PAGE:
light and the truth, and denying that freedom from sin is a Christian's duty and privilege, confess and forsake our sins— give no quarter to unrighteousness—put on the whole armor of God, that we may be able to stand against the wiles of the devil —believe with all the heart—exercise that faith which overcomes the world, and therefore that cannot be overcome by anything that is in the world—and be willing to be wholly delivered from the power of darkness, and translated into the kingdom of God's dear Son. “Whatsoever is born of God overcometh1 the world” —not half succeeds in the struggle, but wholly triumphs.
“ Little children, let no man deceive you: he that doeth2 righteousness is righteous [not partly righteous, and partly sinful], even as he [Christ] is righteous.”
And how righteous was Christ?
Was any sin found in him?
Did he not come expressly to do the will of his heavenly Father, and to teach his disciples to pray that that will might be done on earth as it is done in Heaven?
“He that committeth sin is [what?
a saint,3 possibly?
no, is] of the devil.”
“For this purpose the Son of4 God was manifested [what purpose?], that he might destroy the works of the devil.”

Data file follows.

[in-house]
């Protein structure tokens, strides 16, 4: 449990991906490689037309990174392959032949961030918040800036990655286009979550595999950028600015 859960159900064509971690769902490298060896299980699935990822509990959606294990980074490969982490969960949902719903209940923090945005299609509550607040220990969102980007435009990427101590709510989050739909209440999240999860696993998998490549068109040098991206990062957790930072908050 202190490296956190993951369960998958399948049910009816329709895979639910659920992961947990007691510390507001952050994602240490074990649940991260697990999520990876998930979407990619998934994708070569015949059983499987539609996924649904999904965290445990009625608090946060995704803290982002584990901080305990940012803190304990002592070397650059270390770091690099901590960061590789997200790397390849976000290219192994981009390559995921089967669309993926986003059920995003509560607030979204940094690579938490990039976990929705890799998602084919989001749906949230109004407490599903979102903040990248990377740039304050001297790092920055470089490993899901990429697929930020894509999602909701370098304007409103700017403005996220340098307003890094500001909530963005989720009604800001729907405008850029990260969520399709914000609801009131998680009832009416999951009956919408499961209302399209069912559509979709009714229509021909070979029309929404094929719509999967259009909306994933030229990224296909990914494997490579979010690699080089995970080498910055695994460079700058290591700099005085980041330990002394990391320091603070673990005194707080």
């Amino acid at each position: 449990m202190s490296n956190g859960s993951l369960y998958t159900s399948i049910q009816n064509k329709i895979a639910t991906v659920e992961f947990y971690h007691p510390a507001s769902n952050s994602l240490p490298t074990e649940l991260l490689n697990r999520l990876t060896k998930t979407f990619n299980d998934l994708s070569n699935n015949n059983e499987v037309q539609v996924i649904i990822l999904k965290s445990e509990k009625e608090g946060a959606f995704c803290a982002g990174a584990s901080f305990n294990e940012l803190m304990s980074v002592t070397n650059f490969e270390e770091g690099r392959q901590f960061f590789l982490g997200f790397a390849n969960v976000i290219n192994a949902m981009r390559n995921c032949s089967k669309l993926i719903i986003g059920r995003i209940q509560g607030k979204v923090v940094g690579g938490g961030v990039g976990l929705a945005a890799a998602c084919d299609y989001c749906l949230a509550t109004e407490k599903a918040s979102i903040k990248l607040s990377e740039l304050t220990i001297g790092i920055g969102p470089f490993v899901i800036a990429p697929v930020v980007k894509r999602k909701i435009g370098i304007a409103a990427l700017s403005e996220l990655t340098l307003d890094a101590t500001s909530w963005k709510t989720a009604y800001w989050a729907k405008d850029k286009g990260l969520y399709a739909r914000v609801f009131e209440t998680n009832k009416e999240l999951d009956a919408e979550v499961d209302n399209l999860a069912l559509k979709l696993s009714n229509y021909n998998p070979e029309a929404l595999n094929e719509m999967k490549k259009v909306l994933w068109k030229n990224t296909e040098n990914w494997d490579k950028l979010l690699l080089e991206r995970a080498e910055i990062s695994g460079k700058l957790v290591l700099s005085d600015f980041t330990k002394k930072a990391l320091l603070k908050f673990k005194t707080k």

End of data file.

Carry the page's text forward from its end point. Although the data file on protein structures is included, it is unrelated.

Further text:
Therefore, ‘Whosoever is born of God5 doth not commit sin; for his seed remaineth in him: and he cannot sin [what a “dangerous doctrine,” what a “delusive error,” and how ‘utterly destructive to the life and growth of true holiness’!], because he is born of God.
In this the children of God are manifest, and the children of the devil.’
A sentiment attributed to the Rev. Edward Beecher
of Jacksonville (Ill.)
College, in the course of some lectures in Boston
, furnished another occasion for the display of Mr. Garrison
's magnanimity, towards Noyes
The stanch friend of Lovejoy
to have ‘prognosticated the speedy end of the world by “the general wickedness which prevailed, the doctrines of the perfectionists
, non-resistants, deists, atheists, and pantheists, which are all
those of false Christs.”
‘With “perfectionists,” as such,’ rejoined Mr. Garrison
we8 have little or no personal acquaintance.
We have never met with more than two or three individuals who bear that name,9 and then have had no opportunity to converse with them in regard to their peculiar religious views.
Some of their writings we have perused, in which we have found (as in other writings) much to approve and something to condemn.
We are not their